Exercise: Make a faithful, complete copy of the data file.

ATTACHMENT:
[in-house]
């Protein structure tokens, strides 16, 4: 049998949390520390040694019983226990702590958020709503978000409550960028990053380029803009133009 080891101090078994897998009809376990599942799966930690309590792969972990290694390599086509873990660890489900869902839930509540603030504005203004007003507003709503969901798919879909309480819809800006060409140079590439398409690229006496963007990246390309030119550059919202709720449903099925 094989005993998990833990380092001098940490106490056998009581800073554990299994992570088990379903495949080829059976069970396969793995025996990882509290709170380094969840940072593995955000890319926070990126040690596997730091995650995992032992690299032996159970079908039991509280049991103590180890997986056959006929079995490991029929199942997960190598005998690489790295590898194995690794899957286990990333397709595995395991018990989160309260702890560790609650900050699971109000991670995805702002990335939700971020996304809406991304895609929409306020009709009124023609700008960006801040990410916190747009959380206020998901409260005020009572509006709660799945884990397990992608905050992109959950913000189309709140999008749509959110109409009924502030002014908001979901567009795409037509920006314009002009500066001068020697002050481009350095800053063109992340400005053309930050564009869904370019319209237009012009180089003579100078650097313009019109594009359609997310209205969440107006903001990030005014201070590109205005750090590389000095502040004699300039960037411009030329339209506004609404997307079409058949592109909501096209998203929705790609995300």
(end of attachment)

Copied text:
[in-house]
């Protein structure tokens, strides 16, 4: 049998949390520390040694019983226990702590958020709503978000409550960028990053380029803009133009 080891101090078994897998009809376990599942799966930690309590792969972990290694390599086509873990660890489900869902839930509540603030504005203004007003507003709503969901798919879909309480819809800006060409140079590439398409690229006496963007990246390309030119550059919202709720449903099925 094989005993998990833990380092001098940490106490056998009581800073554990299994992570088990379903495949080829059976069970396969793995025996990882509290709170380094969840940072593995955000890319926070990126040690596997730091995650995992032992690299032996159970079908039991509280049991103590180890997986056959006929079995490991029929199942997960190598005998690489790295590898194995690794899957286990990333397709595995395991018990989160309260702890560790609650900050699971109000991670995805702002990335939700971020996304809406991304895609929409306020009709009124023609700008960006801040990410916190747009959380206020998901409260005020009572509006709660799945884990397990992608905050992109959950913000189309709140999008749509959110109409009924502030002014908001979901567009795409037509920006314009002009500066001068020697002050481009350095800053063109992340400005053309930050564009869904370019319209237009012009180089003579100078650097313009019109594009359609997310209205969440107006903001990030005014201070590109205005750090590389000095502040004699300039960037411009030329339209506004609404997307079409058949592109909501096209998203929705790609995300």